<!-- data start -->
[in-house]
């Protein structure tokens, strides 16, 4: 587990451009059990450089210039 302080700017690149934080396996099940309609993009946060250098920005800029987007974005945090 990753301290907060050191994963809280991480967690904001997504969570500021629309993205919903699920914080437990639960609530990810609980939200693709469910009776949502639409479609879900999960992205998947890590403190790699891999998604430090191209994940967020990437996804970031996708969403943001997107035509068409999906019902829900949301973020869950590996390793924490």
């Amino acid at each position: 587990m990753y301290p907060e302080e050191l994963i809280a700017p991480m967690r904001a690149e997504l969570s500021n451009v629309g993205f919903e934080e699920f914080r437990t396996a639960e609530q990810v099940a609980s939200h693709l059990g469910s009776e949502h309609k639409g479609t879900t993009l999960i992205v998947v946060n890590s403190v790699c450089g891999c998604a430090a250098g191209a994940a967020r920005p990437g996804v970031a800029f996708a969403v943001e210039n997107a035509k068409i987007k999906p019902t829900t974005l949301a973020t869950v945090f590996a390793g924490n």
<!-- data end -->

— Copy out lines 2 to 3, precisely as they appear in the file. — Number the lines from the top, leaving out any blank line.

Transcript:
């Protein structure tokens, strides 16, 4: 587990451009059990450089210039 302080700017690149934080396996099940309609993009946060250098920005800029987007974005945090 990753301290907060050191994963809280991480967690904001997504969570500021629309993205919903699920914080437990639960609530990810609980939200693709469910009776949502639409479609879900999960992205998947890590403190790699891999998604430090191209994940967020990437996804970031996708969403943001997107035509068409999906019902829900949301973020869950590996390793924490």
């Amino acid at each position: 587990m990753y301290p907060e302080e050191l994963i809280a700017p991480m967690r904001a690149e997504l969570s500021n451009v629309g993205f919903e934080e699920f914080r437990t396996a639960e609530q990810v099940a609980s939200h693709l059990g469910s009776e949502h309609k639409g479609t879900t993009l999960i992205v998947v946060n890590s403190v790699c450089g891999c998604a430090a250098g191209a994940a967020r920005p990437g996804v970031a800029f996708a969403v943001e210039n997107a035509k068409i987007k999906p019902t829900t974005l949301a973020t869950v945090f590996a390793g924490n």